A Southern Thanksgiving with Chef Scott Peacock
Over the years, Scott Peacock's relationship with Thanksgiving has had its highs and lows, its sweet bites and burnt edges. As a boy growing up in the small town of Hartford, Alabama, he says, "I was obsessed with Thanksgiving. It was my absolute favorite holiday." But during the two decades he spent running professional kitchens, including the acclaimed Watershed restaurant in Decatur, Georgia, the James Beard Award-winning chef lost some of his appetite for it. "There were years where roasting a turkey was the last thing I wanted to do," he admits. Sometimes he joined other people's holiday tables, and sometimes he and his dear friend (and legendary southern chef) Edna Lewis would pass the day quietly in the apartment they shared. After Lewis's death, he would often travel over the long weekend. "Thanksgiving can be stressful," says the soft-spoken chef. "Especially when, like me, you're an introvert at heart."
But Peacock's views shifted about a decade ago, when he retired from Watershed and, seeking a peaceful retreat in Alabama's Black Belt region (named for its rich soil), bought a soundly built but slightly crumbling house in Marion. One of the first objects he found in the 1830 dwelling—which was still stuffed with the belongings of the family that had lived there for more than a century—was a child-size Pilgrim hat. "I felt like it was a signal," he says, "telling me there would be special gatherings in the house." And true enough, it's here that Peacock, arguably the country's most renowned master of classic southern cuisine, has reclaimed his love of Thanksgiving.
He's invited an intimate group of out-of-town friends and "Marionettes," the people who welcomed him to the community, and created a menu that brims with ingredients grown right in his backyard—from the white lammas wheat used for his buttermilk biscuits to the persimmons sweetening the chicories salad. And he's moved his antique dining table to the upstairs sitting room to bask in the warm light and those lovely yellow plaster walls, which's he in no hurry to fix. "There's a beauty in their history," he says. "It's a room for time-traveling."
It's that respect for the past and Peacock's willingness to take the slow, patient path that his lucky guests taste in every dish. "His biscuits are like nothing else," says friend Ethel Waite, reaching for seconds. "Nobody but Scott makes them like that any more."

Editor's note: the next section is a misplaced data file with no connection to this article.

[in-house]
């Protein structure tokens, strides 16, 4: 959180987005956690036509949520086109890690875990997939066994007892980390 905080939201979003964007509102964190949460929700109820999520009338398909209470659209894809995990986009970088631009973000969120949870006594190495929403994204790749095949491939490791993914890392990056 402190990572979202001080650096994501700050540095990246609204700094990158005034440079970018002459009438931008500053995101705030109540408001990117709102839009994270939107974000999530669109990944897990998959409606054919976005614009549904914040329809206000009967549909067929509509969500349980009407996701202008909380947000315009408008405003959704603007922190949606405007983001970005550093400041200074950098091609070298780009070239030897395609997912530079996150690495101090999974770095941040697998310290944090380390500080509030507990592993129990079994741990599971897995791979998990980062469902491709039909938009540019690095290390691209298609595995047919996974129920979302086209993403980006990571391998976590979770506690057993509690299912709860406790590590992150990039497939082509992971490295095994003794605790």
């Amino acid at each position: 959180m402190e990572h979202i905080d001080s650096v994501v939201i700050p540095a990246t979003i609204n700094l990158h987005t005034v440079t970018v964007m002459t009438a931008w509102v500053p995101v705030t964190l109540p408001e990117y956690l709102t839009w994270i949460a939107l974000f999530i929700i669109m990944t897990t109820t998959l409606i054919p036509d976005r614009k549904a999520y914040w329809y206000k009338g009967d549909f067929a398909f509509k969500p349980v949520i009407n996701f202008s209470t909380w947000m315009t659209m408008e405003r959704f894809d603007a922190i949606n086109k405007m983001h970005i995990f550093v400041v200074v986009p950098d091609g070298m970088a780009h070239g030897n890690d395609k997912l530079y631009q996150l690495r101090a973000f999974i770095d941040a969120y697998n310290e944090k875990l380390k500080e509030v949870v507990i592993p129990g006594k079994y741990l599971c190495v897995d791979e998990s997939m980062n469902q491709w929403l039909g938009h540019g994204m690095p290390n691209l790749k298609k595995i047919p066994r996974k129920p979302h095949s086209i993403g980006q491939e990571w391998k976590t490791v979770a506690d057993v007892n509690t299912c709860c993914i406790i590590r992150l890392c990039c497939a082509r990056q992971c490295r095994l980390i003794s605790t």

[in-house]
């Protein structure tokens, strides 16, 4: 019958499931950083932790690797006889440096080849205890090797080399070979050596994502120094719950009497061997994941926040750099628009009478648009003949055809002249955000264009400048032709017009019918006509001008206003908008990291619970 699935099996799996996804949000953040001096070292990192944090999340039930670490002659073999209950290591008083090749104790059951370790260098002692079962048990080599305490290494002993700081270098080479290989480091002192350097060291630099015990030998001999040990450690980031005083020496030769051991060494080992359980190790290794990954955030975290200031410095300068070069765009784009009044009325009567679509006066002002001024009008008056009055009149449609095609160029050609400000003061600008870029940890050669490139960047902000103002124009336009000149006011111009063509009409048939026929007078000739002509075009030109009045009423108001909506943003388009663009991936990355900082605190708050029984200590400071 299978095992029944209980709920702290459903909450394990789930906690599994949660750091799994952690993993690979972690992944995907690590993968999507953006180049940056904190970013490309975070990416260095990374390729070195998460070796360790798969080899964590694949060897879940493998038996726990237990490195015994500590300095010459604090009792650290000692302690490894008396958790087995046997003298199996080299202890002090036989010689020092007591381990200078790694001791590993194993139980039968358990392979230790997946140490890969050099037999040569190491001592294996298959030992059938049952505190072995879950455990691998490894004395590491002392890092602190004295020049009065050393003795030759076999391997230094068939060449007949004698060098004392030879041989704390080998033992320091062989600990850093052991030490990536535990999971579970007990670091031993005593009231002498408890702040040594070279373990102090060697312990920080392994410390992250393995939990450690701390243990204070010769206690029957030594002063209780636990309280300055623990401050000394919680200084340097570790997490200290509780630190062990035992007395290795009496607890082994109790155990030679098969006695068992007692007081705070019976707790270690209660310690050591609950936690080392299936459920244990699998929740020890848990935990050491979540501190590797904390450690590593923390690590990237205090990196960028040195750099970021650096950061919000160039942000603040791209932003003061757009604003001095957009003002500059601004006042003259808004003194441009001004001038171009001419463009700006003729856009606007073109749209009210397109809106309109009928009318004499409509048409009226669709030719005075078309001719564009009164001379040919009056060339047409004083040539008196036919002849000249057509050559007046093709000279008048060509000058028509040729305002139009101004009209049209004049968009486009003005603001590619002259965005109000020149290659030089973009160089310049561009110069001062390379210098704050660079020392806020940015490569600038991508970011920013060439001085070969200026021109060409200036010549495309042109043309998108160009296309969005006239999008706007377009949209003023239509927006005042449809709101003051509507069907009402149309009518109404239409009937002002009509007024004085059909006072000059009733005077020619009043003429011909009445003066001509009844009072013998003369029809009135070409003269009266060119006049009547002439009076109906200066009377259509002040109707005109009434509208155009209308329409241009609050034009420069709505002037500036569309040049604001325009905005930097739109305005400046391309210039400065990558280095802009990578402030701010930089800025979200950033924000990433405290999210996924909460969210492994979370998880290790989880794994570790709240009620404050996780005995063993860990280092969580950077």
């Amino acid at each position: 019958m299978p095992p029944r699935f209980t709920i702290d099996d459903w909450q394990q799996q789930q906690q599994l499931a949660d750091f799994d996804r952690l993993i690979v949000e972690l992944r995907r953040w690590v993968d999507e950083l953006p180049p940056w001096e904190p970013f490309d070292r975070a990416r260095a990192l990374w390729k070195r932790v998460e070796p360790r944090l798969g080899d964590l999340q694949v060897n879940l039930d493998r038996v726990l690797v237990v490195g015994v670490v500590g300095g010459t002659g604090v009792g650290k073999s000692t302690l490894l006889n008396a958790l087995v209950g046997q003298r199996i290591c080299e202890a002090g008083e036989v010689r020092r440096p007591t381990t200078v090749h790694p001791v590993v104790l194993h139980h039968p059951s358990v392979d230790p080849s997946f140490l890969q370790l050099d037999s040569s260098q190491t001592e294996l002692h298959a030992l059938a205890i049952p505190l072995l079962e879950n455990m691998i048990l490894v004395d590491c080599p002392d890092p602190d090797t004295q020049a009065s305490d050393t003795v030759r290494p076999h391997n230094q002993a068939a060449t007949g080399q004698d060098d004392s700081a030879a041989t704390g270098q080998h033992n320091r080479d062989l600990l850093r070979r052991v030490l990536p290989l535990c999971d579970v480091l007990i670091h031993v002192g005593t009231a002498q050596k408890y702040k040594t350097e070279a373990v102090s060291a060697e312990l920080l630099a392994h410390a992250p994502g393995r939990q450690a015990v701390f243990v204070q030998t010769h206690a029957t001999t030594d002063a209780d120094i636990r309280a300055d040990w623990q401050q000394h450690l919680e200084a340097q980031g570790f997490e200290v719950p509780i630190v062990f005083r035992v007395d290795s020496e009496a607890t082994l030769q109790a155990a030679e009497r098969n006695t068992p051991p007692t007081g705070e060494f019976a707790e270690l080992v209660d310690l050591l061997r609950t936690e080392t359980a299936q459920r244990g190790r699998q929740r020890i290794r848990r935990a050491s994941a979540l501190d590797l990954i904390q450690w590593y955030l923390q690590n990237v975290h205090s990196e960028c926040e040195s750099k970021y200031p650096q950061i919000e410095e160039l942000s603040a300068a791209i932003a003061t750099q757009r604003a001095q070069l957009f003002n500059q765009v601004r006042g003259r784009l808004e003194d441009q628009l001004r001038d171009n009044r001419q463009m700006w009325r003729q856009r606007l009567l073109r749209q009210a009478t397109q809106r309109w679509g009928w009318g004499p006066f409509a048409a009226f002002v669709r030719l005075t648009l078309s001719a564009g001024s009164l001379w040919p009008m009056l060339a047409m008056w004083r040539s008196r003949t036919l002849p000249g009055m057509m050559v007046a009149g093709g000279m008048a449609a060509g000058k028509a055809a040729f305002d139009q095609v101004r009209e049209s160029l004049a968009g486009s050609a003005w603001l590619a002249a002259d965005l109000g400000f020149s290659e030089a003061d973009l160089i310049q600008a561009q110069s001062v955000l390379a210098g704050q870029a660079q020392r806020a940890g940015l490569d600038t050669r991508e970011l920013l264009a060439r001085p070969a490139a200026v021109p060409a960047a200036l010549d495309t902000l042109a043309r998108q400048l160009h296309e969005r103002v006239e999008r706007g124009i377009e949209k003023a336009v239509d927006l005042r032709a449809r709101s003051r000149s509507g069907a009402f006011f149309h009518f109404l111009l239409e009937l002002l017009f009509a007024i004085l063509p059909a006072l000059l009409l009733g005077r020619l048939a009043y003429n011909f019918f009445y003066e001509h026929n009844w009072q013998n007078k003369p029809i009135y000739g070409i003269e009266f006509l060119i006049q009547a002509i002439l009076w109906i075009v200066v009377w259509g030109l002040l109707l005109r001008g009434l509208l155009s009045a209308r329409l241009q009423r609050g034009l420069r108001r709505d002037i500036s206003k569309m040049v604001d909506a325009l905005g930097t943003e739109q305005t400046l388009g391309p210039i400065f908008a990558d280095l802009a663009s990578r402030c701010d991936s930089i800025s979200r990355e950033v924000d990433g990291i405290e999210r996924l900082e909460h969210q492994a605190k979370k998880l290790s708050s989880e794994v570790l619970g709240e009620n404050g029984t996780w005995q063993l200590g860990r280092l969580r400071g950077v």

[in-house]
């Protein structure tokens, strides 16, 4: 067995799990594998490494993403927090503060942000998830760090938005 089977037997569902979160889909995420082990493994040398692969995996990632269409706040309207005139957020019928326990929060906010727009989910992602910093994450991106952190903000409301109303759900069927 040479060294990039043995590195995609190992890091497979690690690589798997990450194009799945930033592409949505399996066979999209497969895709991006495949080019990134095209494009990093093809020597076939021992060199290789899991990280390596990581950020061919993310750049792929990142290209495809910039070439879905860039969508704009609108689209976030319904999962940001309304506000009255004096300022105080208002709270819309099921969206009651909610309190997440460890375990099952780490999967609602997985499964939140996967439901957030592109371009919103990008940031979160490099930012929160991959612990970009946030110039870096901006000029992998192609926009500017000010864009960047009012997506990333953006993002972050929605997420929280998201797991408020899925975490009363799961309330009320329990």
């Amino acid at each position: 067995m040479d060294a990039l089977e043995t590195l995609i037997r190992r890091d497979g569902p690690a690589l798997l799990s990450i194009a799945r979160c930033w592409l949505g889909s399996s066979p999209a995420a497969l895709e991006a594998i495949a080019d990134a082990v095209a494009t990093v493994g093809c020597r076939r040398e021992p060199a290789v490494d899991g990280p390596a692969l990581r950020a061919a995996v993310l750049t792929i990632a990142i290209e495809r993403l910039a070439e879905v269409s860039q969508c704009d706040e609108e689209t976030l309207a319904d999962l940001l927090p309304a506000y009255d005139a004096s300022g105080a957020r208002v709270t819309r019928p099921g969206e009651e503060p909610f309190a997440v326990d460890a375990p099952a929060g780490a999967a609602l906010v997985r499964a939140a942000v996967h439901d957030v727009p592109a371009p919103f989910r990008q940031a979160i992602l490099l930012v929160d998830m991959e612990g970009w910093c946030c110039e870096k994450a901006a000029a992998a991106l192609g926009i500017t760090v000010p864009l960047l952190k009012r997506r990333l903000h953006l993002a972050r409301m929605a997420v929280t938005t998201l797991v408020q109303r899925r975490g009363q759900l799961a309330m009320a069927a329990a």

Prop styling by Tanya Graff. Food styling by Greg Lofts
Smoky Shrimp-and-Sausage Gravy with Crusty Buttermilk Biscuits and Quick Pickled Crudités
Peacock's favorite spot in his nearly 200-year-old house is this yellow second-floor sitting room where he's moved his antique dining table and is serving the Thanksgiving feast. "That's the original calcimine paint on those walls," he says. Come Thanksgiving, he moves his dining table here and sets it with antique china and glassware, and napkins dyed with his own homegrown indigo.
Persimmons and Roasted Chicories with Shallot Vinaigrette
Peacock presents a bright, zesty salad of roasted chicories, persimmons, and herbs on one of his prized antique feather-edged platters.
Citrus-Roasted Heritage Turkey
Cornbread Dressing with Sage and Pecans
The dressing gets its flavor from celery, onions, sage, and roasted pecans that get stirred into the cornbread mixture before it bakes.
Peacock's guests include an intimate group of out-of-town friends and the people who welcomed him to the community. Here, friends Chris Joiner and Ethel Waite tuck into the turkey and sides.
Green-Bean Casserole with Chestnuts and Buttered Breadcrumbs and Other Sides
Spiced Pear Pie with Buckwheat Crumble
"You have to have a pie at Thanksgiving!" says Peacock, who folded buckwheat flour into the streusel topping of this pear-filled glory.
Brown Sugar-Cornmeal Shortbread Cookies and Brandied Figs
"I love having lots of different bites and flavors for dessert," he says. "It invites you to linger." Along with tipples of Alabama whiskey and other cordials, he offers a mosaic of cornmeal-shortbread cookies, satsumas and kumquats, store-bought nut brittle and praline-coated chocolate truffles, and Brandied Figs.